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shameless pleading

As the crow flies

Balderdash Ho!

Dear Word Detective:  In a recent boating magazine, I read an explanation of the phrase “as the crow flies.”  I had always thought this to be straightforward, meaning overland, as a bird would fly, as opposed to by the road.  According to this magazine, however, it arose from an extraordinary practice by sailors at some unexplained time in the past: sailors would keep caged crows in anticipation of fog.  When fog became dense, they would release the bird, its flight being unerringly to the nearest land, so they could take a bearing off the crow’s flight to shore.  This seems wildly improbable, but since it is print, it must be true, right? — Sam Glasscock.

Oh boy.  Take a seat, Sam.  I’m afraid I have some bad news.  That “if it’s in print it’s trustworthy” business hasn’t been true since pretty much the day after the invention of movable type.  In fact, I’ve come to the conclusion that stories about word and phrase origins found in popular magazines are usually untrue, sometimes hilariously so.  Sadly, even books devoted to word origins, including some from reputable publishers, often repeat stories debunked years ago.  I can only assume that the authors of such works are so taken with a particularly charming and “neat” story about a word or phrase that they decide that it must be true and forgo any sort of actual research.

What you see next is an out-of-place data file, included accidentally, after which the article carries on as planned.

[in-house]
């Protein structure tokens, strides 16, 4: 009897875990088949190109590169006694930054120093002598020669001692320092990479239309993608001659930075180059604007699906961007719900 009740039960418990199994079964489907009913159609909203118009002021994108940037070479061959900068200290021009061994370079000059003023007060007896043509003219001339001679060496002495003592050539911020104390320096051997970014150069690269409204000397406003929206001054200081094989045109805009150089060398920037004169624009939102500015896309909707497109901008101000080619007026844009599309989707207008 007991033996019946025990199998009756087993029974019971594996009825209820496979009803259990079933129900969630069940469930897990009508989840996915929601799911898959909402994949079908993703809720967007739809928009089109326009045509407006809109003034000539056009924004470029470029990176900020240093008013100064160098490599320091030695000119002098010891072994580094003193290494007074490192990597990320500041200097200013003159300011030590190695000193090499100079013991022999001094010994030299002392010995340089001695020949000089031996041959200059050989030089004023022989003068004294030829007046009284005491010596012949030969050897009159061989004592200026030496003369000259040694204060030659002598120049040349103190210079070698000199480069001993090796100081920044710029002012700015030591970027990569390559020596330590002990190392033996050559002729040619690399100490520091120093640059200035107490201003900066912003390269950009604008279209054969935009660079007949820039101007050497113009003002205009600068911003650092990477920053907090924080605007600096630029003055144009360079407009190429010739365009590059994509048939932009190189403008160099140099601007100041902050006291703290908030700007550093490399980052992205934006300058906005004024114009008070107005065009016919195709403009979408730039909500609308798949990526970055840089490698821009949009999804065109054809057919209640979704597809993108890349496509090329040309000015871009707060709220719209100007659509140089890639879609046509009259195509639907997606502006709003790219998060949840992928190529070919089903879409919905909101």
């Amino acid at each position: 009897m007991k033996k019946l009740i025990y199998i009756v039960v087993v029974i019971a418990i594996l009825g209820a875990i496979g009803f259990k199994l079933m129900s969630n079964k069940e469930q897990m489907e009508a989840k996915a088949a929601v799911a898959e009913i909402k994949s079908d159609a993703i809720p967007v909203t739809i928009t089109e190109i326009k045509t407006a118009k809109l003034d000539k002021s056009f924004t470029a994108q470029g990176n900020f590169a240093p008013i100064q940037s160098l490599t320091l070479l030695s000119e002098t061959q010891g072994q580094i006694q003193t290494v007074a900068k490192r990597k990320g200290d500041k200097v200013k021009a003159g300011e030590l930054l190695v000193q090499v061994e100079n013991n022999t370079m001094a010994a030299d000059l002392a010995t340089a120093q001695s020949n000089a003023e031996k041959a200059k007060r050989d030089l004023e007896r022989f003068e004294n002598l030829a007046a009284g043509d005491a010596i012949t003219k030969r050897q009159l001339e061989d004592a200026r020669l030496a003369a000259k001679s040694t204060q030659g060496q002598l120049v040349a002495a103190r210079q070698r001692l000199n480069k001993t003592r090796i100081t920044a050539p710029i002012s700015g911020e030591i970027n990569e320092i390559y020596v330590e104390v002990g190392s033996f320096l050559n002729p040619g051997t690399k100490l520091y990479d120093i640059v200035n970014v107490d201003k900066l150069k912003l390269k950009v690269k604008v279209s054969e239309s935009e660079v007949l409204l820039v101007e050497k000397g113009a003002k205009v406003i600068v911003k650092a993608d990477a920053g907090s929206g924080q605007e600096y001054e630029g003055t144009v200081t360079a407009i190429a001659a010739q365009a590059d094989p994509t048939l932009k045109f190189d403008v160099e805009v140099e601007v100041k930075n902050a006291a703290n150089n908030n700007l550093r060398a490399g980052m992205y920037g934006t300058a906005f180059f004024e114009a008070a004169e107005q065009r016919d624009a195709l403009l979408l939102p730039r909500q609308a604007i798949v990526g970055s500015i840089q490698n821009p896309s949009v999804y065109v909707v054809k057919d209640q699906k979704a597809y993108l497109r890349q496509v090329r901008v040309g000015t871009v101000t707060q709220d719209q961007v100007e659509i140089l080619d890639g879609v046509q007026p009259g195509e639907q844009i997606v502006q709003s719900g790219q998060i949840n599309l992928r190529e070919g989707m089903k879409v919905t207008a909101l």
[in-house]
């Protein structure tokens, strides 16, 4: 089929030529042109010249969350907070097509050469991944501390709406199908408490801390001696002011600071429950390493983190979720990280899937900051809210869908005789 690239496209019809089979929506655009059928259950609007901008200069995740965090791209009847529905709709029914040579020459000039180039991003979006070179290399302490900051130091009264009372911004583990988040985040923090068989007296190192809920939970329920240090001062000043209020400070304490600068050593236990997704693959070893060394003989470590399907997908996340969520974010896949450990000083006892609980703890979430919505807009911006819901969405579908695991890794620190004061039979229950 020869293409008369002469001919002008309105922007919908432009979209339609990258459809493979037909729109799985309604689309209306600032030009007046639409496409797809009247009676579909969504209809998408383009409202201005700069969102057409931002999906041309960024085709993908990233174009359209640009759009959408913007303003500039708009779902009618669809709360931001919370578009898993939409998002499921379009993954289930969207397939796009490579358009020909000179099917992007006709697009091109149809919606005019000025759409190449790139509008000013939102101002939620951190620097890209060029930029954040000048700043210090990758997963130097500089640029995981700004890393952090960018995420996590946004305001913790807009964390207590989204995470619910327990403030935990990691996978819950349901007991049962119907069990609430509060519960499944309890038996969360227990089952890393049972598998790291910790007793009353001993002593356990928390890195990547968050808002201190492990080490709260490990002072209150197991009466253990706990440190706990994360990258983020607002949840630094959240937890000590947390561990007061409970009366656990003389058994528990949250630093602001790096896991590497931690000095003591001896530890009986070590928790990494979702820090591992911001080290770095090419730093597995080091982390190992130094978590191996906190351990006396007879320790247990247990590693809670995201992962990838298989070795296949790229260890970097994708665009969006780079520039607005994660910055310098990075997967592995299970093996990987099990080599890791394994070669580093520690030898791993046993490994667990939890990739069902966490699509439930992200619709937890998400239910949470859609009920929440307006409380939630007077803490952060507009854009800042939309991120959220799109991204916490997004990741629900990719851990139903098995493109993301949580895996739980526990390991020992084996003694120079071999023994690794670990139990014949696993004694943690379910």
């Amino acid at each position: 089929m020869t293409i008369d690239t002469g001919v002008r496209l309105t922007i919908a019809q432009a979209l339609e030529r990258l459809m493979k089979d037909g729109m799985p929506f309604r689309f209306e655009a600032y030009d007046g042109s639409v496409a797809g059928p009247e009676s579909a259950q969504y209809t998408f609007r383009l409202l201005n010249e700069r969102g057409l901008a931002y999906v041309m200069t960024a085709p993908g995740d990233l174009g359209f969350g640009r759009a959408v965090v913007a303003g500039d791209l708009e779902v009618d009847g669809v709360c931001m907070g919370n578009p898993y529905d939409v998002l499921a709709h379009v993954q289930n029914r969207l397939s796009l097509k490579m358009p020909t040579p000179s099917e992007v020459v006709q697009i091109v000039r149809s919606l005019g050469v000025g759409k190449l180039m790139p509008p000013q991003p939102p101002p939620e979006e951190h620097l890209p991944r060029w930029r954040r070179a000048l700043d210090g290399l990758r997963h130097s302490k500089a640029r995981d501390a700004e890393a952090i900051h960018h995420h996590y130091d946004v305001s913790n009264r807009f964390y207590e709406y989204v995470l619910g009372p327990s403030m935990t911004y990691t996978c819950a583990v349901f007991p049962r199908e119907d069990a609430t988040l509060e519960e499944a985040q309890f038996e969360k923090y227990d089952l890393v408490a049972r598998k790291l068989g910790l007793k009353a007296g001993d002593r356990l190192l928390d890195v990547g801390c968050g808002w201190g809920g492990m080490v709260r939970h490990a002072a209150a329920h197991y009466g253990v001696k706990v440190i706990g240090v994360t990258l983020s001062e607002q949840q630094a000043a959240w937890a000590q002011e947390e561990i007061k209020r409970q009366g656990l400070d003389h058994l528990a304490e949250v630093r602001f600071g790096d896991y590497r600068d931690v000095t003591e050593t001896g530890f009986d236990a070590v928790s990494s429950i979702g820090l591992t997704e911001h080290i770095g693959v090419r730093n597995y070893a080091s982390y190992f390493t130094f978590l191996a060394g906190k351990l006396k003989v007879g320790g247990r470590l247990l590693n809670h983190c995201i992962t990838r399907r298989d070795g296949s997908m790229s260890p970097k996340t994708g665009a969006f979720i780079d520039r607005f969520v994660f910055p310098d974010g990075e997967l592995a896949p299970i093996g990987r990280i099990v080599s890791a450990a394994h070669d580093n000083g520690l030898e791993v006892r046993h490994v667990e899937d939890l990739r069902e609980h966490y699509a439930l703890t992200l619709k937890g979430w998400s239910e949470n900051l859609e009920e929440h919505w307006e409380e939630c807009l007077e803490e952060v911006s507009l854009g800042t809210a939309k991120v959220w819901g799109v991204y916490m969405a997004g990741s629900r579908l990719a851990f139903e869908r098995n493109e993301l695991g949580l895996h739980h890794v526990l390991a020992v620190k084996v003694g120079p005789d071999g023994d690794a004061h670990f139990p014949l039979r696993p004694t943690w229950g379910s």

But even by the low standards of the mass media, the story you read is a humdinger.  As usual in such cases, there is a suspicious lack of detail; as you note, this practice supposedly took place “at some unexplained time in the past.”  200 B.C.?  1924?  Add to that the fact that the story does not make even superficial sense.  If the sailors were lost in fog, wouldn’t the crow immediately disappear into the fog?  And what if the shortest course to the shore turned out to be onto a reef that would sink the ship?  The bird wouldn’t care.  In fact, given how smart crows are, it might take revenge for its captivity by directing the ship onto the nearest rocks.  Trust me, a crow is a lousy substitute for charts and a compass, both of which were in common use in 1800 when “as the crow flies” first appeared in print.

The logic behind “as the crow flies” meaning “in a direct line overland” is simply that crows are fairly large, highly visible (and very noisy) birds that generally fly directly to their source of food (as opposed to swallows, for instance, which feed by swooping around and catching insects).  In an age before human flight, the sight of a crow gliding smoothly through the sky to its destination must have inspired envy in earthbound travelers, who had to deal with natural obstacles (mountains, rivers, etc.) in their path.  “As the crow flies” was thus the best way to explain that the distance specified was direct (“The distance … is upwards of twenty-five miles as the crow flies,” 1810), as opposed to the route a plodding human would have to take, which would likely be much longer.

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